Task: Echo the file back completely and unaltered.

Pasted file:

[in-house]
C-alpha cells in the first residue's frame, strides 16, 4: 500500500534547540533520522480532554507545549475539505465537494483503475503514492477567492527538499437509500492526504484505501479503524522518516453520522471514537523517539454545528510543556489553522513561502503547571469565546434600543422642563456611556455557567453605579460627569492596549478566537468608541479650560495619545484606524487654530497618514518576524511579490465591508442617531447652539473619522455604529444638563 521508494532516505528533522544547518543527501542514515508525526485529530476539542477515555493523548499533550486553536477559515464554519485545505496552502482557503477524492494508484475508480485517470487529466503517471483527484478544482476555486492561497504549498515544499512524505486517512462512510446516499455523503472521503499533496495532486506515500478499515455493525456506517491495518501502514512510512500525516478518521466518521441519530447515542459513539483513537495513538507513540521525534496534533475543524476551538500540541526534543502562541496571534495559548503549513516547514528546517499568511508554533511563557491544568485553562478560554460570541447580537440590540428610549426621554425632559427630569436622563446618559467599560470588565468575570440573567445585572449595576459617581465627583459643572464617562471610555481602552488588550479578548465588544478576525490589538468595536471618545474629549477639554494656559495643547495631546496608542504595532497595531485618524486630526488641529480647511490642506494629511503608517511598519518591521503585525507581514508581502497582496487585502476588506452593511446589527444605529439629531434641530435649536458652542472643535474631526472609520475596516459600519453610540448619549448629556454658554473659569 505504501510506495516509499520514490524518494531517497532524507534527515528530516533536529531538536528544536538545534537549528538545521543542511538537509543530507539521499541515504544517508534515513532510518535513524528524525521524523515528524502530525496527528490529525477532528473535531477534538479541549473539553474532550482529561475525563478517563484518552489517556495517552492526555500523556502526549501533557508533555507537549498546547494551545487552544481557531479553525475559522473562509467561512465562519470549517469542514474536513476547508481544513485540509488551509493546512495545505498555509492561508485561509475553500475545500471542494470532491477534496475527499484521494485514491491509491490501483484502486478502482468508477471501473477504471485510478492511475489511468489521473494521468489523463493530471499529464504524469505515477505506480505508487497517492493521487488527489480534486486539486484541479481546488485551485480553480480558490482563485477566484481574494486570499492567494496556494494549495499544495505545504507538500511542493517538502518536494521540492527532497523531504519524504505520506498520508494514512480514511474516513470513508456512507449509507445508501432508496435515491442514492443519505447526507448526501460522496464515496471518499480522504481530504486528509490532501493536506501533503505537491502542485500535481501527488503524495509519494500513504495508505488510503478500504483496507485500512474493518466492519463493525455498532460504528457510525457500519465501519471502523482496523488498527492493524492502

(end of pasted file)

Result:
[in-house]
C-alpha cells in the first residue's frame, strides 16, 4: 500500500534547540533520522480532554507545549475539505465537494483503475503514492477567492527538499437509500492526504484505501479503524522518516453520522471514537523517539454545528510543556489553522513561502503547571469565546434600543422642563456611556455557567453605579460627569492596549478566537468608541479650560495619545484606524487654530497618514518576524511579490465591508442617531447652539473619522455604529444638563 521508494532516505528533522544547518543527501542514515508525526485529530476539542477515555493523548499533550486553536477559515464554519485545505496552502482557503477524492494508484475508480485517470487529466503517471483527484478544482476555486492561497504549498515544499512524505486517512462512510446516499455523503472521503499533496495532486506515500478499515455493525456506517491495518501502514512510512500525516478518521466518521441519530447515542459513539483513537495513538507513540521525534496534533475543524476551538500540541526534543502562541496571534495559548503549513516547514528546517499568511508554533511563557491544568485553562478560554460570541447580537440590540428610549426621554425632559427630569436622563446618559467599560470588565468575570440573567445585572449595576459617581465627583459643572464617562471610555481602552488588550479578548465588544478576525490589538468595536471618545474629549477639554494656559495643547495631546496608542504595532497595531485618524486630526488641529480647511490642506494629511503608517511598519518591521503585525507581514508581502497582496487585502476588506452593511446589527444605529439629531434641530435649536458652542472643535474631526472609520475596516459600519453610540448619549448629556454658554473659569 505504501510506495516509499520514490524518494531517497532524507534527515528530516533536529531538536528544536538545534537549528538545521543542511538537509543530507539521499541515504544517508534515513532510518535513524528524525521524523515528524502530525496527528490529525477532528473535531477534538479541549473539553474532550482529561475525563478517563484518552489517556495517552492526555500523556502526549501533557508533555507537549498546547494551545487552544481557531479553525475559522473562509467561512465562519470549517469542514474536513476547508481544513485540509488551509493546512495545505498555509492561508485561509475553500475545500471542494470532491477534496475527499484521494485514491491509491490501483484502486478502482468508477471501473477504471485510478492511475489511468489521473494521468489523463493530471499529464504524469505515477505506480505508487497517492493521487488527489480534486486539486484541479481546488485551485480553480480558490482563485477566484481574494486570499492567494496556494494549495499544495505545504507538500511542493517538502518536494521540492527532497523531504519524504505520506498520508494514512480514511474516513470513508456512507449509507445508501432508496435515491442514492443519505447526507448526501460522496464515496471518499480522504481530504486528509490532501493536506501533503505537491502542485500535481501527488503524495509519494500513504495508505488510503478500504483496507485500512474493518466492519463493525455498532460504528457510525457500519465501519471502523482496523488498527492493524492502